House lawmakers passed the ‘no budget, no pay’ proposal that requires Congress to pass a budget, which Senate Democrats have refused to do since 2009. The vote comes as Senate Democrats received about $46 million from taxpayers in salary and benefits.
“With the passage of this bill today, it’s pretty clear that we’re sending a message to the Democrat-controlled Senate that it’s time to do your job,” House Speaker John Boehner, R-Ohio, said in a press conference after the bill — which suspends the debt ceiling for three months but requires Congress to pass a budget by the end of that time — received 285 votes in the House.
“For four years, the Senate Democrats have refused to pass a budget, and the House plan may well force them to finally to do their job,” Sen. Ted Cruz, R-Texas, added in a statement to The Washington Examiner. ” However, suspending the debt ceiling without significant cuts or spending reforms just doesn’t make sense, and I intend to vote no.”
The bill is a victory for Sen. Jeff Sessions, R-Ala., the ranking Republican on the Budget Committee who proposed plan linking the debt ceiling to the budget in a conversation with The Examiner’s Byron York.
“I think it should be a firm principle that we should not raise the debt ceiling until we have a plan on how the new borrowed money will be spent,” Sessions told Byron in the first week of January. “If the government wants to borrow money so it can spend more, then the government ought to tell the Congress and the American people how they will spend it.”
So, approximately how much money are we talking about? Rank-and-file members of the Senate earn $174,000 a year. Senate Majority Leader Harry Reid, D-Nev., Senate Minority Leader Mitch McConnell, R-Ky., and the Senate pro tempore (the most senior member of the majority party) make $194,000 annually, for a total of $17.4 million paid out in salary each year to the U.S. Senate and roughly $65 million over the 45 months since April 2009. They’ve received another $19.8 million in benefits during that time, raising total compensation above $84 million.
The 111th Senate received $38 million of that money after passing the April 2009 budget. Senate Democrats controlled 58 seats for much of that Congress (there was some fluctuation due to a special election and Ted Kennedy’s health), meaning they received about $22 million of that money. The Senate Republicans received the other $16 million. The 112th Senate was compensated a bit less than $46 million, with senators in the Democratic caucus pulling down about $24 million of that, compared to $22 million for the Republicans.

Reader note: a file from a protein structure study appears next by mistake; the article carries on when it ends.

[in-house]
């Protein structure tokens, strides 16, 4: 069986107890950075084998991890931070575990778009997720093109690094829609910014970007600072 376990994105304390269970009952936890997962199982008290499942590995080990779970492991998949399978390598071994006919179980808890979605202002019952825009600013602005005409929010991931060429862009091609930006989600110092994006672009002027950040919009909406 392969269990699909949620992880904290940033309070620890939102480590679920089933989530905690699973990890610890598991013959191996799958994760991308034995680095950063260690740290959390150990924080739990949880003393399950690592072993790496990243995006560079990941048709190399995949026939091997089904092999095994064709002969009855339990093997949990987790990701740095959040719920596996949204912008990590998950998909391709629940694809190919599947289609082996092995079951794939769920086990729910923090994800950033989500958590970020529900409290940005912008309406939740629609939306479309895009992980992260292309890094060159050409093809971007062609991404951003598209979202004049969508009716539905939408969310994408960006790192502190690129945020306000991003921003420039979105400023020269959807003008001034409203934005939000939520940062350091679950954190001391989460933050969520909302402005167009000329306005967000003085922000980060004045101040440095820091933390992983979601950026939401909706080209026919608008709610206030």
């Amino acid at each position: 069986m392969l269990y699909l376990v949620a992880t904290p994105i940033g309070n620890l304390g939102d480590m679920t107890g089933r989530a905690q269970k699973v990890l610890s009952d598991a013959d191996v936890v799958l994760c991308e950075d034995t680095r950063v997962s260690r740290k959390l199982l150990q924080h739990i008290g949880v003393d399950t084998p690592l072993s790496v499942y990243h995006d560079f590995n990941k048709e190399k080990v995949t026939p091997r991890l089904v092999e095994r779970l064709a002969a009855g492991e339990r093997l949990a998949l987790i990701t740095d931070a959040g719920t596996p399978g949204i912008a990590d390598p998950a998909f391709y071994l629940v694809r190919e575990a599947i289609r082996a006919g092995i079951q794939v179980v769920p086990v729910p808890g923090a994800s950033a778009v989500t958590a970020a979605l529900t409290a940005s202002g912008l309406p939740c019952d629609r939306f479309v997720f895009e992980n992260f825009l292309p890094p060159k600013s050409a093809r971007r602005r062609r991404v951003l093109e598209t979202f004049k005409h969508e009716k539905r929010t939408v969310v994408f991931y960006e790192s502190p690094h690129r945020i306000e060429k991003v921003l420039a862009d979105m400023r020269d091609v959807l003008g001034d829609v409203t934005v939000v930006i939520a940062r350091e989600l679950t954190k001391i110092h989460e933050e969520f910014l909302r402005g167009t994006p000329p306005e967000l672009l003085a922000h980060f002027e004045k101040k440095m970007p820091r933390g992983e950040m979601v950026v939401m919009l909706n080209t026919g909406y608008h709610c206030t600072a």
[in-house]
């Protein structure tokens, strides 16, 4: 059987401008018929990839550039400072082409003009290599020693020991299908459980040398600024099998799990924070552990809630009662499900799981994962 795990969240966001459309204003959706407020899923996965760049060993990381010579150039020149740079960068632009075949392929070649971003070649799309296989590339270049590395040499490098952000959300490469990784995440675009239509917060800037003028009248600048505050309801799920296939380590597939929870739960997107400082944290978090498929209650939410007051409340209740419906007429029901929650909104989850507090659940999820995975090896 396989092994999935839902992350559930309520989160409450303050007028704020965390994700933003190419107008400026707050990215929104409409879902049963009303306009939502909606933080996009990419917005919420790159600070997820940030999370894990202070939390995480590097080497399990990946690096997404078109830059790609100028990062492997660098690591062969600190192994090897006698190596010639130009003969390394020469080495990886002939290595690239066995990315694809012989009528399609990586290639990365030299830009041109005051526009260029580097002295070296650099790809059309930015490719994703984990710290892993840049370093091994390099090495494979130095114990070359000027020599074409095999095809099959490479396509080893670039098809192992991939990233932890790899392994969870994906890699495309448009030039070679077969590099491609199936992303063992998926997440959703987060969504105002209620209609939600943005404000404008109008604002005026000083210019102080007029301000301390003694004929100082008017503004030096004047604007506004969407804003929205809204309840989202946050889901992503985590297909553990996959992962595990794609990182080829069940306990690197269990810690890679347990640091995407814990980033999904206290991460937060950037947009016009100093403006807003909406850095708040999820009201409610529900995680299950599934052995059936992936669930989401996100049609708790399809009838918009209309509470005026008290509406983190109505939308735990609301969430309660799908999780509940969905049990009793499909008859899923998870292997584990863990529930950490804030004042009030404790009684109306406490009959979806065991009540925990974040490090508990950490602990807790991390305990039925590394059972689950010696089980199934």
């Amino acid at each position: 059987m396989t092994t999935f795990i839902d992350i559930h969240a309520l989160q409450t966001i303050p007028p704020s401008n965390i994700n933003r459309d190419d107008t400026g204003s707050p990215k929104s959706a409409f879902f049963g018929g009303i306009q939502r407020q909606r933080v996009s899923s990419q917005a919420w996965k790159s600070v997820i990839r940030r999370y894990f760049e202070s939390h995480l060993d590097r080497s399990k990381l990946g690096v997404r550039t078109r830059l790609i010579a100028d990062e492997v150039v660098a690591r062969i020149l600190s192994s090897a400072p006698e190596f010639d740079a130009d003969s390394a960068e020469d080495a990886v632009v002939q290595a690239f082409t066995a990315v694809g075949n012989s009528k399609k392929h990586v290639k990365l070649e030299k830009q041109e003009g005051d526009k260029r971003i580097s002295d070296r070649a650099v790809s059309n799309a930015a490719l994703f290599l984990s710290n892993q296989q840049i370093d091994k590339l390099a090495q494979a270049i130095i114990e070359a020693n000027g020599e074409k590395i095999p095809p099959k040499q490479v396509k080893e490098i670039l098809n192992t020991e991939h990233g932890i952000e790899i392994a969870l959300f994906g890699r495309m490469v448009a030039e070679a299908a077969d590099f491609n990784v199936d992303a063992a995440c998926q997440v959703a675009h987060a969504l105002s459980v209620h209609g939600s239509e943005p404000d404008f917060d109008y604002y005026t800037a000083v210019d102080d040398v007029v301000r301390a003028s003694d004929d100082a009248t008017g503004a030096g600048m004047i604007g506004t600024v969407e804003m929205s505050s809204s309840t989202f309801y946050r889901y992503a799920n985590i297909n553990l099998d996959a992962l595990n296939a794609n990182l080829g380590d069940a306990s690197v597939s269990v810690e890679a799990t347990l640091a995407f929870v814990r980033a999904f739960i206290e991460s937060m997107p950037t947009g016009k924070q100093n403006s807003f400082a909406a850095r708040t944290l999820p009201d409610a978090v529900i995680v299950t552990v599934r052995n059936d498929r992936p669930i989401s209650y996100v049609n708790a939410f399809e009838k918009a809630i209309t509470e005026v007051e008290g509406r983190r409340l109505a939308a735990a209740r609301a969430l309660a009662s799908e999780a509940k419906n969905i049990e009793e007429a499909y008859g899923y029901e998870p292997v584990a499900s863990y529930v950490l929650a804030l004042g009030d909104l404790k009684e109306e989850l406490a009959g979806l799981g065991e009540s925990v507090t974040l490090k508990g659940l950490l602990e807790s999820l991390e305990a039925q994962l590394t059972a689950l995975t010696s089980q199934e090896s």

All told, the Senate Democrats received a total of $46 million in compensation since they last passed a budget, while the smaller Republican conference received the other $38 million. If you accept that about 40 cents of every dollar borrowed since 2009 has been borrowed (the exact figure has varied, as Politifact noted), then the compensation for the Senate has added about $35 million to the debt since the last budget passed. About $19 million of that debt was added to pay the Senate Democrats who refused to pass the budget.
The extra compensation bump, above the paid salary, reflects the benefits package that is “generous by the standards of many workers,” as the AARP noted. For instance, taxpayers contribute an amount equal to about 18 percent of the senators’ salary to the Federal Employee Retirement System, according to Government Executive, which thus costs about $260,000 a month and about $11.8 million since Reid last allowed a budget to go through the chamber.
Taxpayers also contribute up to 5 percent of the lawmakers’ salaries ($8,700) to a defined benefit pension, the Thrift Savings Plan. Assuming that every member maxes out his or her TSP, that’s another $72,500 a month paid by taxpayers, or about $3.3 million since the last budget passed.
Then there are the health benefits, which are a little trickier to calculate because senators get to choose from about 200 plans with varying monthly premiums; taxpayers pay between 72 percent and 75 percent of the premiums. The Annenberg Public Policy Center indicates $900 as a reasonably representative figure for how much is paid to cover each legislator’s monthly premiums. That’s $90,000 per month for the whole Senate, totaling about $4 million since April 2009.
“It’s been four years since Senate Majority Leader Harry Reid has brought a budget to the floor of the United States Senate,” Indiana Republican Marlin Stutzman, who served on the Budget Committee in the last Congress, said on the House floor. “You could build the Pentagon three times in that timeframe. It’s time to pass a budget out of the United States Senate and Senator Reid should not be paid until it’s done.”
President Obama has given his imprimatur to the ‘no budget, no pay’ proposal. Reid told reporters he is “very glad that … they’re going to send us a clean debt ceiling bill.” So, the bill seems likely to pass into law.
Senate Budget Committee chair Patty Murray, D-Wash., tried to take the initiative by promising to pass a budget this year in a statement released before the ‘no budget, no pay’ vote took place.
“Senate Democrats plan to move on a budget resolution regardless of whether the House rolls this issue into their short-term bill to increase the debt limit,” Murray said.
Republicans welcomed the announcement, but aren’t getting their hopes up just yet. “We’ve heard talk like this before,” one Senate aide told The Examiner. “Remember last year, then-Chairman Conrad promised a budget mark-up on Fox News Sunday, but within a week he had abruptly pulled the plug. Until they actually pass a budget, they have not passed a budget.”